A tight race for key blue-collar state
A lot has changed since 2008, when Republican presidential nominee John McCain pulled out of Michigan after falling short in the solid Democratic state against Barack Obama. Four years later, Michigan's electoral votes may go to a Republican candidate for the first time since the 1980s.
Michigan may have a Republican Governor, House, and Senate, but for the first time since the 1988 presidential election, polls in Michigan show a tight race for President Obama and Governor Romney.
A poll conducted in early October by the Michigan-based research firm EPIC-MRA showed President Obama with a three-point lead. But on Thursday, the Detroit News, one of Michigan's largest newspapers, endorsed Mitt Romney, citing his business background and economic success. The endorsement could have an impact on the economic aspect of the election.
"Obama said himself in a midterm television interview that if by the end of his first term the economy was still broken, he should not be re-elected," the Detroit News wrote in an editorial. "Well, the economy is still broken, and we have lost confidence in the President's ability to make the necessary repairs."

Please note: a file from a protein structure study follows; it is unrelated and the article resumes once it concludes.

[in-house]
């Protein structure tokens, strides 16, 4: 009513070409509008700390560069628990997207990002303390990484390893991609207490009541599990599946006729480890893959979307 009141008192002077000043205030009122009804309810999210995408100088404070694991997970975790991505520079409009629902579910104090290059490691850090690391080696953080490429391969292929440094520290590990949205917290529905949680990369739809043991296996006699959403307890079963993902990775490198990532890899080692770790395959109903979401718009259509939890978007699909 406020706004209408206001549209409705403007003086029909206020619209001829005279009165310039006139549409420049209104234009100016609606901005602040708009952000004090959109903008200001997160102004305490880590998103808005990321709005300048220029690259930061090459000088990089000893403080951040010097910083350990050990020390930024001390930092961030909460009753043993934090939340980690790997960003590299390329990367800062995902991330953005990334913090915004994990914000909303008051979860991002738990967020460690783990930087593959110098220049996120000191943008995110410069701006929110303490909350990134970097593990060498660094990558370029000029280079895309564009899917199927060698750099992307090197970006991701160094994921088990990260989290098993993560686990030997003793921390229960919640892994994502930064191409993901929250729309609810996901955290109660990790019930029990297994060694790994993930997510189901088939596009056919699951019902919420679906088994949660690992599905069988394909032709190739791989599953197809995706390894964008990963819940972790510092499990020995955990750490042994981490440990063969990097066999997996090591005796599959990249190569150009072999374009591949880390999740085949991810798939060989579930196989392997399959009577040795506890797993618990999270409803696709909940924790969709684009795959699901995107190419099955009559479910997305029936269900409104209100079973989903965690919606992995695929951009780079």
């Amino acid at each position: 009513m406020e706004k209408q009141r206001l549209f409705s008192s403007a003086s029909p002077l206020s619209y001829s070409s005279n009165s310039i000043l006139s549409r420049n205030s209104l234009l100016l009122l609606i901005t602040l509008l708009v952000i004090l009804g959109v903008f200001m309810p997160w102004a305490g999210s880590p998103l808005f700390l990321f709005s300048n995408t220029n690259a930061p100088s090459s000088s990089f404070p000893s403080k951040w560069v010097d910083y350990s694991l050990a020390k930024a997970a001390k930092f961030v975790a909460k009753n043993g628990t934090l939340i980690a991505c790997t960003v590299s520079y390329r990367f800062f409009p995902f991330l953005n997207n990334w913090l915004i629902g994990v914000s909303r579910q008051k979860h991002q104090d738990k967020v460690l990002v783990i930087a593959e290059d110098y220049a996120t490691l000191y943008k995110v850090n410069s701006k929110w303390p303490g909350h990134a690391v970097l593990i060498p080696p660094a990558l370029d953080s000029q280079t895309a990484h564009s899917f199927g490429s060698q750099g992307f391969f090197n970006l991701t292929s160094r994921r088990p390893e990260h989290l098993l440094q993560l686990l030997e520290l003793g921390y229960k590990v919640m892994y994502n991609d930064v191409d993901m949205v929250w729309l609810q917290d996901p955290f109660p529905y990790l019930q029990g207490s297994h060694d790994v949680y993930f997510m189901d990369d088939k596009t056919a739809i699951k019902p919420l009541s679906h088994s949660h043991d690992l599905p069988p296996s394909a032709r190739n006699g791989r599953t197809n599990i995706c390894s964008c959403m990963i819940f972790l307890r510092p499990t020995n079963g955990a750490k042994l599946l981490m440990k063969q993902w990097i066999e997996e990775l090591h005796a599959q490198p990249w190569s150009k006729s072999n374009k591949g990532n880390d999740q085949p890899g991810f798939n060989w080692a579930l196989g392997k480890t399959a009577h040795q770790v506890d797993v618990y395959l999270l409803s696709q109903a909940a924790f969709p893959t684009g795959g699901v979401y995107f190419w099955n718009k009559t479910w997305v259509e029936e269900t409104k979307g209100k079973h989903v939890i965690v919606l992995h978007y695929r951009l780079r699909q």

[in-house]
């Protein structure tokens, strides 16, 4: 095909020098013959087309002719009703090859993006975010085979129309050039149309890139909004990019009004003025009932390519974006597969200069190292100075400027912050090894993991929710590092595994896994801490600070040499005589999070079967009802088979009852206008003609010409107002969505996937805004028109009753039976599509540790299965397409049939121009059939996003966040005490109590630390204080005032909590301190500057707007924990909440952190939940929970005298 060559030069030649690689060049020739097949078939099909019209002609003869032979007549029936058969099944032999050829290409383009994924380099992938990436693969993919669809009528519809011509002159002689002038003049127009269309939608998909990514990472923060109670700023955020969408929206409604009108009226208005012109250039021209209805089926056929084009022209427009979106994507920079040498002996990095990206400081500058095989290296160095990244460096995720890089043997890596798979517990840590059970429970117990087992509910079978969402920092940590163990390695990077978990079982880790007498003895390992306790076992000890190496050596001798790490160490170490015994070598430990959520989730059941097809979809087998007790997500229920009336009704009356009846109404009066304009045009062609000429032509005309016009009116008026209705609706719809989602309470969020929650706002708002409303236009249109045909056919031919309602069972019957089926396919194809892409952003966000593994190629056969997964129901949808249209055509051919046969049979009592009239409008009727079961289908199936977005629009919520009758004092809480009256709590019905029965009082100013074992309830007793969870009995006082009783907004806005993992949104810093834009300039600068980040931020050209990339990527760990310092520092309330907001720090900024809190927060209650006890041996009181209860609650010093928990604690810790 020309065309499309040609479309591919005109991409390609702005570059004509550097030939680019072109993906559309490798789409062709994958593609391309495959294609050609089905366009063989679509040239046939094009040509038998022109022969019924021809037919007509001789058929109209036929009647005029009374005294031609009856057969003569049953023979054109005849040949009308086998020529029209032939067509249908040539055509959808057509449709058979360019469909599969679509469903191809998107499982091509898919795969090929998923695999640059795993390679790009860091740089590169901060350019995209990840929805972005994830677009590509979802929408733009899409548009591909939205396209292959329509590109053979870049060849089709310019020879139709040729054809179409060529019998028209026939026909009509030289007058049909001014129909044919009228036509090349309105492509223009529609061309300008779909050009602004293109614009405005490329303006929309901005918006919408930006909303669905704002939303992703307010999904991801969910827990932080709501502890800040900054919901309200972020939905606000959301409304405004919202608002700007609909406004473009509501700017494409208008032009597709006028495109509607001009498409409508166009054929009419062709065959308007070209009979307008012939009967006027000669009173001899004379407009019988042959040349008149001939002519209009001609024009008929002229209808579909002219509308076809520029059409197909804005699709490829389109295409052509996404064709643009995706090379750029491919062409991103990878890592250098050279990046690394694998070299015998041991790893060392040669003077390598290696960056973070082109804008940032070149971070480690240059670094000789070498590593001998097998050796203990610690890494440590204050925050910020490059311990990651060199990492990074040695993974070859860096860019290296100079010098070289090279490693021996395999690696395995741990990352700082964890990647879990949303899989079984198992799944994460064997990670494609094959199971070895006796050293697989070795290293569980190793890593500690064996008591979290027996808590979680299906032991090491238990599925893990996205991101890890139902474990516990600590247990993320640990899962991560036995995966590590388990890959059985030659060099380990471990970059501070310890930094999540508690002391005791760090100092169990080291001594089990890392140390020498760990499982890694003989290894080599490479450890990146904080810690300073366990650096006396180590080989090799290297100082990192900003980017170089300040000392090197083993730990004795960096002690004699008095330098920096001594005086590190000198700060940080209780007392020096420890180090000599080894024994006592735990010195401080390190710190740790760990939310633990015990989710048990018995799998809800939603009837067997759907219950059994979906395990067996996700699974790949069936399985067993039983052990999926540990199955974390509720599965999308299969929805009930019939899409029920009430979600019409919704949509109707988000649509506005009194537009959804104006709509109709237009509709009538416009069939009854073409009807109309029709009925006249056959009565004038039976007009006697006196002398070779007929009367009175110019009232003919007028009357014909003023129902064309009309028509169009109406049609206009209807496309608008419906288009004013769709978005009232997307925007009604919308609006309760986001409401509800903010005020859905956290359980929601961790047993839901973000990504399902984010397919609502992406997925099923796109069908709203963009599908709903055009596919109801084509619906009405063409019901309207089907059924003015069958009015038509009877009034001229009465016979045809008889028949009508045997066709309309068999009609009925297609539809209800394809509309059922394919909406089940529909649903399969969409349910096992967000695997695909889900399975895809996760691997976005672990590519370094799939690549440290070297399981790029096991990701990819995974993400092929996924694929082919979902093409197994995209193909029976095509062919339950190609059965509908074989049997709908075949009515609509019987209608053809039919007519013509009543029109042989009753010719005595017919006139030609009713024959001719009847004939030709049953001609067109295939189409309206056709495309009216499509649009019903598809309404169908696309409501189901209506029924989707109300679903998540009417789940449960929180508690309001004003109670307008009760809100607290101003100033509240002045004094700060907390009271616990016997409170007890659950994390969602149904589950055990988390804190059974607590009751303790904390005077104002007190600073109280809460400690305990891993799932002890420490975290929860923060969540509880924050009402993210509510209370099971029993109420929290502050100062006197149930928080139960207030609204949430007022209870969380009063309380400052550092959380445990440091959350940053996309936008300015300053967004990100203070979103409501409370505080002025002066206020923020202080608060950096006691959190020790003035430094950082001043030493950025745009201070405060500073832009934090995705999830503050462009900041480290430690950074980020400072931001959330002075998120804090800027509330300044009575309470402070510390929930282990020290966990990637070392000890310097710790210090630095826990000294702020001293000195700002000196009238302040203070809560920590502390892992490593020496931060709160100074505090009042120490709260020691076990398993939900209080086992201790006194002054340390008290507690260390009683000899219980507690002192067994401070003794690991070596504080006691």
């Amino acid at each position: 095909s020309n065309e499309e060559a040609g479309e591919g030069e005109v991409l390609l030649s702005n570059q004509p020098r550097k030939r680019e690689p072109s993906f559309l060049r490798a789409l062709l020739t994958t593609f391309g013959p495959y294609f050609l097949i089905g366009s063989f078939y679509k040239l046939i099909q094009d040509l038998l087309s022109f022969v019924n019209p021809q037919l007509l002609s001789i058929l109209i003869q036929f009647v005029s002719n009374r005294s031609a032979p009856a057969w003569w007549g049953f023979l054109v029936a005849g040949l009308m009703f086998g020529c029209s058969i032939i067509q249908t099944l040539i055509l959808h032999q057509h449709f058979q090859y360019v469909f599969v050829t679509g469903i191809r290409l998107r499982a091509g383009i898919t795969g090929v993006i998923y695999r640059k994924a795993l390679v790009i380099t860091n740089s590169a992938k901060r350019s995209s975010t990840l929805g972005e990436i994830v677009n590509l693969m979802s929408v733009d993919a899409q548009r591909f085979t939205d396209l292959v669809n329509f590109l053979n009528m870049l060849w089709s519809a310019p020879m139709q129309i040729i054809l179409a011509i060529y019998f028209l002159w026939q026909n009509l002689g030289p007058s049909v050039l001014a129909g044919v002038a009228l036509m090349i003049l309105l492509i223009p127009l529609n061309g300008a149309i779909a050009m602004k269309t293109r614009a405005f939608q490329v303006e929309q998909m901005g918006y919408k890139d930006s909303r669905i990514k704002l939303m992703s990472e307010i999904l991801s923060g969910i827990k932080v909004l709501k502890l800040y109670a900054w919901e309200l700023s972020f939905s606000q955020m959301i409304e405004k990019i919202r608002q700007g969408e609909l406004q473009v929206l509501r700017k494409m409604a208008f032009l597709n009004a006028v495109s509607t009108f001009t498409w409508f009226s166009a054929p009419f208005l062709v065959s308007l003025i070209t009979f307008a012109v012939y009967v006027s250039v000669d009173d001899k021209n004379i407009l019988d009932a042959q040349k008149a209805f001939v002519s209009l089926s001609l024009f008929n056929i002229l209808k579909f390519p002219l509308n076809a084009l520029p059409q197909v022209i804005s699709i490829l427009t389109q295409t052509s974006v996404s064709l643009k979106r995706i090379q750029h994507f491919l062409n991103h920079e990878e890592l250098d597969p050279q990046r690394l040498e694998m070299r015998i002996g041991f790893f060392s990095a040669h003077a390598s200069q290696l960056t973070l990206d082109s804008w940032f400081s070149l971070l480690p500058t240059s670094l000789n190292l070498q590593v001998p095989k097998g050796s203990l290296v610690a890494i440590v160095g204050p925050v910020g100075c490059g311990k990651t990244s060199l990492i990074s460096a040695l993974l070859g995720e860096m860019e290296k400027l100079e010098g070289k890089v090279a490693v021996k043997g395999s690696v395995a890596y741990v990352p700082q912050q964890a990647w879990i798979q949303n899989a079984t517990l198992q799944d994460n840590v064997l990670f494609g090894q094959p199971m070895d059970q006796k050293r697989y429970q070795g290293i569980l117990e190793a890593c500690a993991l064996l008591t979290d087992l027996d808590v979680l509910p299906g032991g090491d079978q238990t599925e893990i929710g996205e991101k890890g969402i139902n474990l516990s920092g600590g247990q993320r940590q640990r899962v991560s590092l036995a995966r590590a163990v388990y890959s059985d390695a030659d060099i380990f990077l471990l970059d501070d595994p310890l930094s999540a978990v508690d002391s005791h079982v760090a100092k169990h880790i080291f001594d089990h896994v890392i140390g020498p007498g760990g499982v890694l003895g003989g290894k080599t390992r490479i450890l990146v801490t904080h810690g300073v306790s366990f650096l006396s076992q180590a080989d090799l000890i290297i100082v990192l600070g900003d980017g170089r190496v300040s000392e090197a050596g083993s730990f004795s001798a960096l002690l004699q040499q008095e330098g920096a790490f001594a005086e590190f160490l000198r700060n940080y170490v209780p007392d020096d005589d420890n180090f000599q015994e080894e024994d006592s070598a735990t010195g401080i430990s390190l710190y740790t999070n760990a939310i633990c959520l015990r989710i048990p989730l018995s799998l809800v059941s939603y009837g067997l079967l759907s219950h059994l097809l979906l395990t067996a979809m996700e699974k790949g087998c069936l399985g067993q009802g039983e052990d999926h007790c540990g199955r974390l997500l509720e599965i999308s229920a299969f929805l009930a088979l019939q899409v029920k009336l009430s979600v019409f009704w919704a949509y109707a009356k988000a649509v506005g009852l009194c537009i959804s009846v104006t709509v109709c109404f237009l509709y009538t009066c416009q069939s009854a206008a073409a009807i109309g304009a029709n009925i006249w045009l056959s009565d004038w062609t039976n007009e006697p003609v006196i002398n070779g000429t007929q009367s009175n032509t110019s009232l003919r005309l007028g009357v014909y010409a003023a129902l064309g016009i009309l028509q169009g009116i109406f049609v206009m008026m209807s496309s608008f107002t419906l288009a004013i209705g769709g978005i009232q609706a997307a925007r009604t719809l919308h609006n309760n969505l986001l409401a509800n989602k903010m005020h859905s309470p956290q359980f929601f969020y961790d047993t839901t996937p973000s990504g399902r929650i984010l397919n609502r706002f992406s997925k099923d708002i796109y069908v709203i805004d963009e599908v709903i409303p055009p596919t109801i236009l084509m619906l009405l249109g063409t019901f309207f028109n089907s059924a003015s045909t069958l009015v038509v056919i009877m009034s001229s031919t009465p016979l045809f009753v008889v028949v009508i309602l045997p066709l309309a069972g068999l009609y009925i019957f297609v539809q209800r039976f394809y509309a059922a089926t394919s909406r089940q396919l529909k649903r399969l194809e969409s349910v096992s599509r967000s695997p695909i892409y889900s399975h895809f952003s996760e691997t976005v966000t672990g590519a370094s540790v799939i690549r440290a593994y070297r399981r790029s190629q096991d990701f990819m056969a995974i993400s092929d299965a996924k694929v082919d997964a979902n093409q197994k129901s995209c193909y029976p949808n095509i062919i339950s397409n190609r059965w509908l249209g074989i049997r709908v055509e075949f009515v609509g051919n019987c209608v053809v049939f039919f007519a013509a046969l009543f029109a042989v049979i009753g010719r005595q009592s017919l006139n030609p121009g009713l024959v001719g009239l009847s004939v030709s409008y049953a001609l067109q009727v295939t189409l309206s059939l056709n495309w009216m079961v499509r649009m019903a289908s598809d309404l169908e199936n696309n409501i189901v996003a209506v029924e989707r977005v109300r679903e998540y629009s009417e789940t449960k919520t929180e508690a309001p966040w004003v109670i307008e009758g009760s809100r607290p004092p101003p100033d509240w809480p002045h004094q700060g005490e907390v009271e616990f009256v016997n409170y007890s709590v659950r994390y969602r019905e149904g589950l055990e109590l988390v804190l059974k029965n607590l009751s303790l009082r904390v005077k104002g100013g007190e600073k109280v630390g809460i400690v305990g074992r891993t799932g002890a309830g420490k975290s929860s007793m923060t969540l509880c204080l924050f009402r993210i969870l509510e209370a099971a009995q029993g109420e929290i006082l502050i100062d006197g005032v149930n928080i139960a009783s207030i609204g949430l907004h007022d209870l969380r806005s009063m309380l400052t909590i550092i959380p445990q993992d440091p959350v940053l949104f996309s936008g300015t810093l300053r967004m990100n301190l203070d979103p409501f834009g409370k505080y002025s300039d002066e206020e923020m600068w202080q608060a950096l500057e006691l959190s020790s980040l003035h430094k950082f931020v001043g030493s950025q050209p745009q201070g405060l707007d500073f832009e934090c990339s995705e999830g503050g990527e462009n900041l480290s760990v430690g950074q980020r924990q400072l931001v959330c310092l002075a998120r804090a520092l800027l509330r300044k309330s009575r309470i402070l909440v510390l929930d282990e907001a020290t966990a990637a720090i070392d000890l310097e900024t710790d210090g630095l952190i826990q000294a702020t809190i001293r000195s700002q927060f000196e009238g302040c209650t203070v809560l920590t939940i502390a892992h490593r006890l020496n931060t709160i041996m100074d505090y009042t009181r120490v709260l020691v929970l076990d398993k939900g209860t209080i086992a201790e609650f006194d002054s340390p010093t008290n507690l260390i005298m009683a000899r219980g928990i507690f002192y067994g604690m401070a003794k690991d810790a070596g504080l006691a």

Romney, who was born in Michigan, hasn't appeared in the state since August and has yet to launch an advertising campaign there. However, the Republican Party says there are no signs he is pulling out, according to Detroit's ABC affiliate, WXYZ-TV.
In fact, the New York Times recently reported that the political action committee Restore our Future is spending $12 million dollars on advertising for the Romney campaign in undecided states like Michigan.
Although the Obama campaign feels confident the President will be reelected, they are still taking the race very seriously.
"There is no indication that (Obama) will pull out of Michigan. We are happy with where we're at in the polls," said Kirsten Alvanitakis, communications director for the Michigan Democratic Party. "We are not taking anything for granted though. The Obama campaign has a number of field offices in Michigan; they're doing phone banks, going door to door, and other activity."
And because Michigan's economy heavily relies on the auto industry, many of the advertisements currently targeting Michigan voters involve Romney's views on the auto bailout.
In 2008, Romney was criticized after writing an editorial titled, "Let Detroit Go Bankrupt." When the auto industry faced an economic downturn in 2008, the Obama administration implemented an $80-billion bailout for the automakers. Romney was in favor of a "managed bankruptcy" instead.
According to Gallup, Obama is leading the polls of registered voters by one point. In the end, Michigan's 16 electoral votes may be crucial for either candidate.
Read more about the swing states that could determine the winner of the 2012 presidential election in the 2012 Swing States Special Report.
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